The Bar of Rye Township, Westchester County, New York: An Historical and Biographical Record, 1660-1918

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Knickerbocker Press, 1918 - Courts - 347 pages
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Page 90 - Tell Lieutenant Caldwell to arrest Captain Breshwood, assume command of the cutter, and obey the order I gave through you. If Captain Breshwood, after arrest, undertakes to interfere with the command of the cutter, tell Lieutenant Caldwell to consider him as a mutineer, and treat him accordingly. If any one attempts to haul down the American flag, shoot him on the spot.
Page 171 - There is certainly, without any exception, no profession in which so many temptations beset the path to swerve from the line of strict integrity, in which so many delicate and difficult questions of duty are continually arising. There are pitfalls and mantraps at every step, and the mere youth, at the very outset of his career, needs often the prudence and self-denial as well as the moral courage, which belong commonly to riper years. High moral principle is the only safe guide, the only torch to...
Page 123 - Bailly, overthrew twelve hundred electors there assembled, and, in spite of the most strenuous efforts on the part of the magistrates, tore him from their arms, and hanged him.
Page 116 - Lincoln had been a member of the Convention that framed the Constitution of the United States, and...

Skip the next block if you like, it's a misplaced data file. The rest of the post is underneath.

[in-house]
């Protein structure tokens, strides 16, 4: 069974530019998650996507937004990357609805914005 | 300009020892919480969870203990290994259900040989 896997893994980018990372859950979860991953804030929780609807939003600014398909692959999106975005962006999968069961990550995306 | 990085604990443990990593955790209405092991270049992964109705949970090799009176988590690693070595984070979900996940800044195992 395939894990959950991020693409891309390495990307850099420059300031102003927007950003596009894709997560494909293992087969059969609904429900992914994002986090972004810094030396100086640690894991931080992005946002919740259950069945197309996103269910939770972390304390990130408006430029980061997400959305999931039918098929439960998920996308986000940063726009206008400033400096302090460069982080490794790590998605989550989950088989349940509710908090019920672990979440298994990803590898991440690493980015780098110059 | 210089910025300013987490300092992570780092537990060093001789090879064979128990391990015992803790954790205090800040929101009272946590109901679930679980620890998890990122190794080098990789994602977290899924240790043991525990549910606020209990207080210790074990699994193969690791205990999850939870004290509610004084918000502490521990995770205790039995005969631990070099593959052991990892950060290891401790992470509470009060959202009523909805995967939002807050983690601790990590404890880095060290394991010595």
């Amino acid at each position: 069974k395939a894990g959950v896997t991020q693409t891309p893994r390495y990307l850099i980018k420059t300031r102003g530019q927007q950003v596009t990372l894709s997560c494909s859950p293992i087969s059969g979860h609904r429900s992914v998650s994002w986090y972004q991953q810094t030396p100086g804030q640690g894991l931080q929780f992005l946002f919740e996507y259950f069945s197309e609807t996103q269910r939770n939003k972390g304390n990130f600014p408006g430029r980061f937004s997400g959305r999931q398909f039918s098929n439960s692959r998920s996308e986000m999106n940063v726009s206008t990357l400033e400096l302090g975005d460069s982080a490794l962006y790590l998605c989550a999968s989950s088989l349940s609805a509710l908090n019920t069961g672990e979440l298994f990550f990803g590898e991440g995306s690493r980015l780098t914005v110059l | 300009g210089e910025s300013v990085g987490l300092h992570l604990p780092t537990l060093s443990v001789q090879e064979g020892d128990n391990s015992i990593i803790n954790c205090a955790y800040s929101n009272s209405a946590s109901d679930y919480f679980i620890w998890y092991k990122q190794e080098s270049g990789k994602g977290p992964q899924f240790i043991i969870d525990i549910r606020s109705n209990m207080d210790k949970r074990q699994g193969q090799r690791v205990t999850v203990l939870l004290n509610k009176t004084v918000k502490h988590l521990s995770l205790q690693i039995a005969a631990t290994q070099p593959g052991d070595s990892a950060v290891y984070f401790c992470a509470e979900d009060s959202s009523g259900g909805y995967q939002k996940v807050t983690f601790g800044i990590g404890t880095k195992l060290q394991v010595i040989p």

Page 159 - He is a member of the American Bar Association, the New York State Bar Association, the Association of the Bar of the City of New York, and the New York County Lawyers Association.
Page 31 - That great authors should actually employ this preventive against bad biographers is a thing we would by no means recommend: but the truth is, that, rich as we are in Biography, a wellwritten Life is almost as rare as a well-spent one; and there are certainly many more men whose history deserves to be recorded, than persons willing and able to record it. But great men, like the old Egyptian kings, must all be tried after death, before they can be embalmed: and what, in truth, are these 'Sketches...
Page v - Never stir up litigation. A worse man can scarcely be found than one who does this. Who can be more nearly a fiend than he who habitually overhauls the register of deeds in search of defects in titles, whereon to stir up strife, and put money in his pocket ! A moral tone ought to be infused into the profession which should drive such men out of it.
Page ix - But I say to you, and to our whole country, and to all the crowned heads and aristocratic powers and feudal systems that exist, that it is to self-government, the great principle of popular representation and administration, the system that lets in all to participate in the counsels that are to assign the good or evil of all, that we owe what we are and what we hope to be.
Page 42 - IN MEMORY OF JOHN JAY, EMINENT AMONG THOSE WHO ASSERTED THE LIBERTY AND ESTABLISHED THE INDEPENDENCE OF HIS COUNTRY, WHICH HE LONG SERVED IN THE MOST IMPORTANT OFFICES, LEGISLATIVE, EXECUTIVE, JUDICIAL, AND DIPLOMATIC, AND DISTINGUISHED IN THEM ALL BY HIS ABILITY, FIRMNESS, PATRIOTISM, AND INTEGRITY, HE WAS IN HIS LIFE, AND IN HIS DEATH, AN EXAMPLE OF THE VIRTUES, THE FAITH AND THE HOPES OF A CHRISTIAN.
Page 39 - When the spotless ermine of the judicial robe fell on John Jay, it touched nothing less spotless than itself.

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